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Another dance of the bull through the china shop of cliches, The Artificial White Man proves the correctness of Tom Wolfe's observation that Stanley Crouch is "the jazz virtuoso of the American essay." This time out, Crouch focuses his attention on issues surrounding the often misdirected American hunger for "authenticity." Though the essays range in topic from segregation in contemporary fiction to the racial politics of filmmaker Quentin Tarantino, they are informed by a singular concern: our increasing difficulty in discerning the real from the counterfeit, the posture from the pose, in contemporary life.Crouch moves across literature, music, sports, film, race, sex, class, and religion with insights withering in one instance, celebratory and challenging in another. Long known as an independent thinker, Crouch takes further intellectual chances in this collection challenging us to live up to the potential of our social contract and our democratic arts. Pointed and provocative, The Artificial White Man is as witty and eye-opening as cultural criticism gets.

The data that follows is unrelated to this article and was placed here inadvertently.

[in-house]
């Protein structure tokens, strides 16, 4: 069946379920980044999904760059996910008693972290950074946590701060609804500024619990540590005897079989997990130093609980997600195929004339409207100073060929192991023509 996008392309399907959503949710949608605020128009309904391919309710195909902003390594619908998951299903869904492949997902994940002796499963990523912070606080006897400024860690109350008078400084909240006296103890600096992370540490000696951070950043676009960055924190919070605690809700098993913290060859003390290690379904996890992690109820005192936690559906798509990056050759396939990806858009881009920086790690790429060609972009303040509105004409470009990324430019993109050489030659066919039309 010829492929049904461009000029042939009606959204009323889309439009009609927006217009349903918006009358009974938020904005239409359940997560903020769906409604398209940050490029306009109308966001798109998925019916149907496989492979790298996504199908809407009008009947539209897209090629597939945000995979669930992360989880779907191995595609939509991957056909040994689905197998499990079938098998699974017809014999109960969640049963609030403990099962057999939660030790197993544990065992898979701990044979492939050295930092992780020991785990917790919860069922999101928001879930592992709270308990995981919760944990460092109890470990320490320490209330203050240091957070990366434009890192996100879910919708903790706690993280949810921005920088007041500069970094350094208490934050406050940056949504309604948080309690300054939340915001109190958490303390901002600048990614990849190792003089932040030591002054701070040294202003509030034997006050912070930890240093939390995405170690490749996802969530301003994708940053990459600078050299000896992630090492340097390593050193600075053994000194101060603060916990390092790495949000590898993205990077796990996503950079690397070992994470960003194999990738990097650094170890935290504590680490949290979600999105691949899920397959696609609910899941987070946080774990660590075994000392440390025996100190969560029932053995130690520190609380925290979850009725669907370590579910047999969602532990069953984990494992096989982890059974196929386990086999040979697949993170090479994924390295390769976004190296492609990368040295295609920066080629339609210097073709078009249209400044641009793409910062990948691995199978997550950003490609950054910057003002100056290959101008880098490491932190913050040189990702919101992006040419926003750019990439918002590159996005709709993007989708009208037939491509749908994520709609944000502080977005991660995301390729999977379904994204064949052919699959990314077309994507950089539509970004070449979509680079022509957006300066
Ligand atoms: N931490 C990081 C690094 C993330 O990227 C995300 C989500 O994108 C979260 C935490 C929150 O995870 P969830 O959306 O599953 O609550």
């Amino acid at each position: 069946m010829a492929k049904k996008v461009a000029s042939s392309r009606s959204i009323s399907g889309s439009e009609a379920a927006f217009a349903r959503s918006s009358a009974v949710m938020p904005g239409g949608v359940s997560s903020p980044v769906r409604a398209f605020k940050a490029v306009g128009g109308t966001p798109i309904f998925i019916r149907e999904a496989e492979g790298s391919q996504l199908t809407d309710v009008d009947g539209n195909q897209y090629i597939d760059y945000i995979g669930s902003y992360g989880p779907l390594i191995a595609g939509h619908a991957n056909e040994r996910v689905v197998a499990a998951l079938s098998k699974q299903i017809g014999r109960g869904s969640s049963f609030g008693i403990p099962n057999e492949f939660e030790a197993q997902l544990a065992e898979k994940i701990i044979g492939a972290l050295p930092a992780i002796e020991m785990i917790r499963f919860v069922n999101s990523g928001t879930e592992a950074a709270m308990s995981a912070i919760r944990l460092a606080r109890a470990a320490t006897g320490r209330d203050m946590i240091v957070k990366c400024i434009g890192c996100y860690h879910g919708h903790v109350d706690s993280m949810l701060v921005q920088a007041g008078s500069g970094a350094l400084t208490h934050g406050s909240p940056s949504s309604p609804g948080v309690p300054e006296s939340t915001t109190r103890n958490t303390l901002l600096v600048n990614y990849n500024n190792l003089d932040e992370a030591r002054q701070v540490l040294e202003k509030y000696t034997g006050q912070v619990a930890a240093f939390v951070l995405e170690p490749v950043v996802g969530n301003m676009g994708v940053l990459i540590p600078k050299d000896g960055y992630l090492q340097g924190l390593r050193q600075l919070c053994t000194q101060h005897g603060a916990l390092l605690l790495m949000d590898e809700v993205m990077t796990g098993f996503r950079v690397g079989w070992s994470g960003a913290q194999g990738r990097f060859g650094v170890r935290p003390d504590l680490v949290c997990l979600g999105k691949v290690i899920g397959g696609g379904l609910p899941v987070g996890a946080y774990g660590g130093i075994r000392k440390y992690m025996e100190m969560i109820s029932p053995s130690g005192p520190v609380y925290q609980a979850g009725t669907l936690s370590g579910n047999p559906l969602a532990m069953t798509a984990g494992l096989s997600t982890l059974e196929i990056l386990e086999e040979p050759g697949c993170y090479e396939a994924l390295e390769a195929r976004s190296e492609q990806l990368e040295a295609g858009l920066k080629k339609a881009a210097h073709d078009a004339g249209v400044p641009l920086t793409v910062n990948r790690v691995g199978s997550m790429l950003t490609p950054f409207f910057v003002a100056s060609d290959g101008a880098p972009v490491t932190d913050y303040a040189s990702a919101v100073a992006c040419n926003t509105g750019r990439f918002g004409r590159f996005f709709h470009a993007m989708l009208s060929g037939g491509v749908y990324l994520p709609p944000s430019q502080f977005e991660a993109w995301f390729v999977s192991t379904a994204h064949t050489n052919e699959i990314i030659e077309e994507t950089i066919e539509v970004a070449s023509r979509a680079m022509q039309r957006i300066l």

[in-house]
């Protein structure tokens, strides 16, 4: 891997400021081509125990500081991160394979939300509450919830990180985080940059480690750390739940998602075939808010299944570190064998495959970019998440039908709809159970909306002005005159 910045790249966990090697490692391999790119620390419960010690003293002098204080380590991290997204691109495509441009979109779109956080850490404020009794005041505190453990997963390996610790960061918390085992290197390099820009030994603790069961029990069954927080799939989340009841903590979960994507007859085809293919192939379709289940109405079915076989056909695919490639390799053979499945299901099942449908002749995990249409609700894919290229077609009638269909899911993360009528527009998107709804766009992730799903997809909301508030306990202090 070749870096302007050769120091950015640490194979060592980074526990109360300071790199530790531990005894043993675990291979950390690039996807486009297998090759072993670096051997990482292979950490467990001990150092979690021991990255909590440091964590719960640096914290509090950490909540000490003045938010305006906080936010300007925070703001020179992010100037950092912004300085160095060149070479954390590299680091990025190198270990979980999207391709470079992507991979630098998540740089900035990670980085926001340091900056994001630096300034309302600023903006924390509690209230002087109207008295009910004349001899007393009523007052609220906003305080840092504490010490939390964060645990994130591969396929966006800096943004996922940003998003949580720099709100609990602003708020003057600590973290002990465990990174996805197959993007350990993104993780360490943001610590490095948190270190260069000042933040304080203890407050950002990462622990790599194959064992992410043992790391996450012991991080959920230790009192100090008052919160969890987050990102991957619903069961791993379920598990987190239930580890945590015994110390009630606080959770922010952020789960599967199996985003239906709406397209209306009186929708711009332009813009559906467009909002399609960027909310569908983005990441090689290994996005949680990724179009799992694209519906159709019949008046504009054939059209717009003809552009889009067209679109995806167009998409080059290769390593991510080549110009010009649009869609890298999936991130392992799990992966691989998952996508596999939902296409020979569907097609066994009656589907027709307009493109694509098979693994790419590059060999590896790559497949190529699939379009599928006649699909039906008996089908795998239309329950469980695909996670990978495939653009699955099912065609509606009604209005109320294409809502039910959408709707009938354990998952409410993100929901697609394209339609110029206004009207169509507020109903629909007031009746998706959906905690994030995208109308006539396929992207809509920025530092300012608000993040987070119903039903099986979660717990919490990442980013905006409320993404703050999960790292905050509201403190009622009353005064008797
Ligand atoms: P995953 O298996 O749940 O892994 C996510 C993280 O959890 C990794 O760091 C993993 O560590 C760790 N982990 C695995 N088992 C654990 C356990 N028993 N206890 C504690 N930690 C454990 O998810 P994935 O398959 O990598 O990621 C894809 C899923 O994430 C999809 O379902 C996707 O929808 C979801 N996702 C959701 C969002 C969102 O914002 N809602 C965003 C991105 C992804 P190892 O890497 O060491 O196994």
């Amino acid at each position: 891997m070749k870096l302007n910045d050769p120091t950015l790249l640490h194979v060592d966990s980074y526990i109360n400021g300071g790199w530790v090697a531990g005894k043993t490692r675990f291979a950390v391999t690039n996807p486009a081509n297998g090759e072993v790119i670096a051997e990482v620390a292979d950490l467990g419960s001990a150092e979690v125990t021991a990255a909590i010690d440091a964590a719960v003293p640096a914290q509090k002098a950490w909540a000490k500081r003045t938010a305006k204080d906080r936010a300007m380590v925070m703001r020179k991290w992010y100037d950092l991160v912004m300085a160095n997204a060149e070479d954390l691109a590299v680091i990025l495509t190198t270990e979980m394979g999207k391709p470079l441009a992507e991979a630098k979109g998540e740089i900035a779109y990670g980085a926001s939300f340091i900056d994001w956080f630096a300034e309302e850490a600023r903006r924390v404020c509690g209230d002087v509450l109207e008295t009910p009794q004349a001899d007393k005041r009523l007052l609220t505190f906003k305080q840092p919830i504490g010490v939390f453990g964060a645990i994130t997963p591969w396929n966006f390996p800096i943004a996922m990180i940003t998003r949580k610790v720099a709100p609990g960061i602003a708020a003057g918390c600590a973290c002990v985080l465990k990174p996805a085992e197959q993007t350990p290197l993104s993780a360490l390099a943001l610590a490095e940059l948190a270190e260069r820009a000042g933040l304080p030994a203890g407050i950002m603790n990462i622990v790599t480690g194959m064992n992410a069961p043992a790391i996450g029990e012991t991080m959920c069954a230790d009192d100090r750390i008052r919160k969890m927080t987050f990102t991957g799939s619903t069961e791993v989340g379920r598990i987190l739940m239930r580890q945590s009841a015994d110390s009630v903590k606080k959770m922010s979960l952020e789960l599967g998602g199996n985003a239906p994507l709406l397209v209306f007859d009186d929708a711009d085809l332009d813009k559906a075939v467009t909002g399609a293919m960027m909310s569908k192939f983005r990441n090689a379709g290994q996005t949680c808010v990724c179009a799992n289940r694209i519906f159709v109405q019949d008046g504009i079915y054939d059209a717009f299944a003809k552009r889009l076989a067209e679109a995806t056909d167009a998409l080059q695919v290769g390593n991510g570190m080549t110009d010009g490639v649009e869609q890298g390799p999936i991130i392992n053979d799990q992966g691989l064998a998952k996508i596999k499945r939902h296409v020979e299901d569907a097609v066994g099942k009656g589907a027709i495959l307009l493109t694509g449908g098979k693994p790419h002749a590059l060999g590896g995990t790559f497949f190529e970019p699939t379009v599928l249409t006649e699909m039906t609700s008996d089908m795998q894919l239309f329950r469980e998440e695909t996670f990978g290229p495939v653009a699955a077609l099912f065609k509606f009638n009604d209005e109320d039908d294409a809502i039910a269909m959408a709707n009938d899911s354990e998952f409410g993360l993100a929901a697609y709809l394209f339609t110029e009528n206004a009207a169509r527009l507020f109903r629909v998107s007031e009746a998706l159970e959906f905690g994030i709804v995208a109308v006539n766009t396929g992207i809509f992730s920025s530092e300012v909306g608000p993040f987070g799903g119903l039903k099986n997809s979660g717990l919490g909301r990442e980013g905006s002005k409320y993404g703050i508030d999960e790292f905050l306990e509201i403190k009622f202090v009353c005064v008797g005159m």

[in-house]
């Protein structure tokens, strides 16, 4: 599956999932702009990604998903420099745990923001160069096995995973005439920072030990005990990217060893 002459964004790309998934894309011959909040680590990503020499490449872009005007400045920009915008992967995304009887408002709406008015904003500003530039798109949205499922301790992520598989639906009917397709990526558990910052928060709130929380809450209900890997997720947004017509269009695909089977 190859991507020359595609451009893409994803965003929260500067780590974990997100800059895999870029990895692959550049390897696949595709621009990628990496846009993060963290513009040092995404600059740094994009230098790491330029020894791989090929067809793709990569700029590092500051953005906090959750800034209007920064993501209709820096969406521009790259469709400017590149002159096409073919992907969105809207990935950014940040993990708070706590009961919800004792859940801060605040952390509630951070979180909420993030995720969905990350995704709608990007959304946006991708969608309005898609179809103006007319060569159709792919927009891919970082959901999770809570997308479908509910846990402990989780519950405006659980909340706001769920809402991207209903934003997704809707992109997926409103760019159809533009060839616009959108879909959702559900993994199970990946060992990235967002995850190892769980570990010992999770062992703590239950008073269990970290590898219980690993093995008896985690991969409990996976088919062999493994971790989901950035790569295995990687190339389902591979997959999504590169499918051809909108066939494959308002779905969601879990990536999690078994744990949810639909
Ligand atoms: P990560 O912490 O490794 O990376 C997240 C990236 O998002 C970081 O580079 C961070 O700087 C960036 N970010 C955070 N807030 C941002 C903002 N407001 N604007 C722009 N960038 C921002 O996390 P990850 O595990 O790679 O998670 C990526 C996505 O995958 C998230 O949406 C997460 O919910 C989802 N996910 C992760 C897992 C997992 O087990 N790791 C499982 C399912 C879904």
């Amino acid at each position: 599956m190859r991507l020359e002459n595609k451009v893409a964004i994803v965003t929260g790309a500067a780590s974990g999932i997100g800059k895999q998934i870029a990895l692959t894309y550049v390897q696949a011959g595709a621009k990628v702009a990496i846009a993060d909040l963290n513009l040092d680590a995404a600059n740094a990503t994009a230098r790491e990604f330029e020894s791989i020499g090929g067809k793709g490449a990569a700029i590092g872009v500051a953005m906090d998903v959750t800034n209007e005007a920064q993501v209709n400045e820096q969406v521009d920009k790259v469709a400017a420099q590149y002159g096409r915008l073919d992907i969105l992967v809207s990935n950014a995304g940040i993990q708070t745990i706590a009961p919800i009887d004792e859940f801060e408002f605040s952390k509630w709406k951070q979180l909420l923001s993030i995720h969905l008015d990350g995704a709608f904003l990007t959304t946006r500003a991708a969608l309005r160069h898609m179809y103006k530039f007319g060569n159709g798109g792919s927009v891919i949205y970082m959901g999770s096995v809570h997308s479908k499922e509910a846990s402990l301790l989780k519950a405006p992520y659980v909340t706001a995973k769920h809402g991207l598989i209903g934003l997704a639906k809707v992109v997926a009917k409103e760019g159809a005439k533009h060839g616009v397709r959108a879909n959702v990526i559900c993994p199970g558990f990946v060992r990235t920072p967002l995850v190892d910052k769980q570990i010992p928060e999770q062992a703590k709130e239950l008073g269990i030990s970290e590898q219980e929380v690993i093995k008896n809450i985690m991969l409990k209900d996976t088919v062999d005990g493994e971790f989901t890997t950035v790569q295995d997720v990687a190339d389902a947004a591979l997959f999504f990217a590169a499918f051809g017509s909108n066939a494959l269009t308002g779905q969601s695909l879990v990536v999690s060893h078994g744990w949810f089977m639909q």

In this collection of essays, some previously unpublished, the notoriously contrarian critic of race-based cultural politics examines the problem of ethnic authenticity in contemporary America. Writing in a characteristically peeved style, Crouch (Notes of a Hanging Judge) is perhaps most cogent in an essay entitled "Most Vote for Literary Segregation, Others Don't," in which he asserts that contemporary American writers, wary of being labeled politically incorrect, rarely write about life beyond the boundaries of their own race and class. Philip Roth's The Human Stain, Danzy Senna's Caucasia and Joyce Carol Oates's I'll Take You There are all novels worthy of special attention, Crouch argues, because, as he shows through careful analysis, each deals insightfully with America's complex weave of interracial tensions. Crouch also enthuses about Jazz Modernism, a book by Alfred Appel Jr. though not without griping about the so-called "American intellectual community," which he claims has habitually and ignorantly overlooked the cultural significance of jazz as an art form. In typical hard-nosed style, Crouch tears into David Shields's Black Planet, a book about race and the NBA basketball scene. He defines Shields as an "artificial white man," who simplifies "black and white" by underplaying his own (Jewish) ethnic identity. Provocative and anti radical chic, Crouch's fiercely argued essays take American culture to task.